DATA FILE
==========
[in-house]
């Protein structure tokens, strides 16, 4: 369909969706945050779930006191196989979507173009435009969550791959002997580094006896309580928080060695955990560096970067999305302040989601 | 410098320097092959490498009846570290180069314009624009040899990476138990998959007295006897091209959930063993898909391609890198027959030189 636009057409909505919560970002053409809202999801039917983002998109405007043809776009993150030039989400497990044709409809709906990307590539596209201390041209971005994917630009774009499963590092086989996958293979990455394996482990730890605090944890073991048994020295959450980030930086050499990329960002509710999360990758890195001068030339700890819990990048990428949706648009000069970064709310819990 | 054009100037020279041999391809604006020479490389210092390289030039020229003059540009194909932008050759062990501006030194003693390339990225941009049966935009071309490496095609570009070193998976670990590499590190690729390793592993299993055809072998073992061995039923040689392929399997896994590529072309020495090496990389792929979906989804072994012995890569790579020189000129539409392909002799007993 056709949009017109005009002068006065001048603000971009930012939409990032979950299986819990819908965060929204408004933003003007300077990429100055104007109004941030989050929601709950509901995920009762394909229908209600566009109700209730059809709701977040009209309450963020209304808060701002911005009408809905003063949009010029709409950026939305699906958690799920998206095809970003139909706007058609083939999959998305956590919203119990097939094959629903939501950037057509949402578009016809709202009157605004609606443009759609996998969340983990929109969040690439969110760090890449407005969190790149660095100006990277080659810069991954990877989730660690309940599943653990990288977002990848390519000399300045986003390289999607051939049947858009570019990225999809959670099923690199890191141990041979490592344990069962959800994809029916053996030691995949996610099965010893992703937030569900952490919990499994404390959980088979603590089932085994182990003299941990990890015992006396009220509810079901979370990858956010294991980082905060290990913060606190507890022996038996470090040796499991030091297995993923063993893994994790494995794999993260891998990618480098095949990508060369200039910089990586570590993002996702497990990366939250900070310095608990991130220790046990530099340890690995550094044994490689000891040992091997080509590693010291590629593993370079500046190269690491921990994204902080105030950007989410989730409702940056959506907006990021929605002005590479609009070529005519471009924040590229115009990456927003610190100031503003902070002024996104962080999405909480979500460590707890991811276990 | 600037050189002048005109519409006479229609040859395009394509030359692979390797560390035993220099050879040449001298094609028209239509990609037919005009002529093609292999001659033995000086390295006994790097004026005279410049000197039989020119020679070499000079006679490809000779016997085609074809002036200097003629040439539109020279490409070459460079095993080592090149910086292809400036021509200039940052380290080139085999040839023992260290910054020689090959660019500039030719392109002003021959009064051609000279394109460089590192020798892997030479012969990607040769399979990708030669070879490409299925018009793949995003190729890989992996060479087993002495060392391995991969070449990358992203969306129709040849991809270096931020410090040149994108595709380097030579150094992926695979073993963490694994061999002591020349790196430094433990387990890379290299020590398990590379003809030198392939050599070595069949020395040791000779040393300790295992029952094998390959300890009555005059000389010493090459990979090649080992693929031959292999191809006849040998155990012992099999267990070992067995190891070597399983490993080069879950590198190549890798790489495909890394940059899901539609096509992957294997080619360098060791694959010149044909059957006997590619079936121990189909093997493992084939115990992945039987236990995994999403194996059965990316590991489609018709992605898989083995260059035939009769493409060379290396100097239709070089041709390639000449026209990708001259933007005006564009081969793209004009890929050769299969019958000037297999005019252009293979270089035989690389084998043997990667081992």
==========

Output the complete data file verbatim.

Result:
[in-house]
């Protein structure tokens, strides 16, 4: 369909969706945050779930006191196989979507173009435009969550791959002997580094006896309580928080060695955990560096970067999305302040989601 | 410098320097092959490498009846570290180069314009624009040899990476138990998959007295006897091209959930063993898909391609890198027959030189 636009057409909505919560970002053409809202999801039917983002998109405007043809776009993150030039989400497990044709409809709906990307590539596209201390041209971005994917630009774009499963590092086989996958293979990455394996482990730890605090944890073991048994020295959450980030930086050499990329960002509710999360990758890195001068030339700890819990990048990428949706648009000069970064709310819990 | 054009100037020279041999391809604006020479490389210092390289030039020229003059540009194909932008050759062990501006030194003693390339990225941009049966935009071309490496095609570009070193998976670990590499590190690729390793592993299993055809072998073992061995039923040689392929399997896994590529072309020495090496990389792929979906989804072994012995890569790579020189000129539409392909002799007993 056709949009017109005009002068006065001048603000971009930012939409990032979950299986819990819908965060929204408004933003003007300077990429100055104007109004941030989050929601709950509901995920009762394909229908209600566009109700209730059809709701977040009209309450963020209304808060701002911005009408809905003063949009010029709409950026939305699906958690799920998206095809970003139909706007058609083939999959998305956590919203119990097939094959629903939501950037057509949402578009016809709202009157605004609606443009759609996998969340983990929109969040690439969110760090890449407005969190790149660095100006990277080659810069991954990877989730660690309940599943653990990288977002990848390519000399300045986003390289999607051939049947858009570019990225999809959670099923690199890191141990041979490592344990069962959800994809029916053996030691995949996610099965010893992703937030569900952490919990499994404390959980088979603590089932085994182990003299941990990890015992006396009220509810079901979370990858956010294991980082905060290990913060606190507890022996038996470090040796499991030091297995993923063993893994994790494995794999993260891998990618480098095949990508060369200039910089990586570590993002996702497990990366939250900070310095608990991130220790046990530099340890690995550094044994490689000891040992091997080509590693010291590629593993370079500046190269690491921990994204902080105030950007989410989730409702940056959506907006990021929605002005590479609009070529005519471009924040590229115009990456927003610190100031503003902070002024996104962080999405909480979500460590707890991811276990 | 600037050189002048005109519409006479229609040859395009394509030359692979390797560390035993220099050879040449001298094609028209239509990609037919005009002529093609292999001659033995000086390295006994790097004026005279410049000197039989020119020679070499000079006679490809000779016997085609074809002036200097003629040439539109020279490409070459460079095993080592090149910086292809400036021509200039940052380290080139085999040839023992260290910054020689090959660019500039030719392109002003021959009064051609000279394109460089590192020798892997030479012969990607040769399979990708030669070879490409299925018009793949995003190729890989992996060479087993002495060392391995991969070449990358992203969306129709040849991809270096931020410090040149994108595709380097030579150094992926695979073993963490694994061999002591020349790196430094433990387990890379290299020590398990590379003809030198392939050599070595069949020395040791000779040393300790295992029952094998390959300890009555005059000389010493090459990979090649080992693929031959292999191809006849040998155990012992099999267990070992067995190891070597399983490993080069879950590198190549890798790489495909890394940059899901539609096509992957294997080619360098060791694959010149044909059957006997590619079936121990189909093997493992084939115990992945039987236990995994999403194996059965990316590991489609018709992605898989083995260059035939009769493409060379290396100097239709070089041709390639000449026209990708001259933007005006564009081969793209004009890929050769299969019958000037297999005019252009293979270089035989690389084998043997990667081992």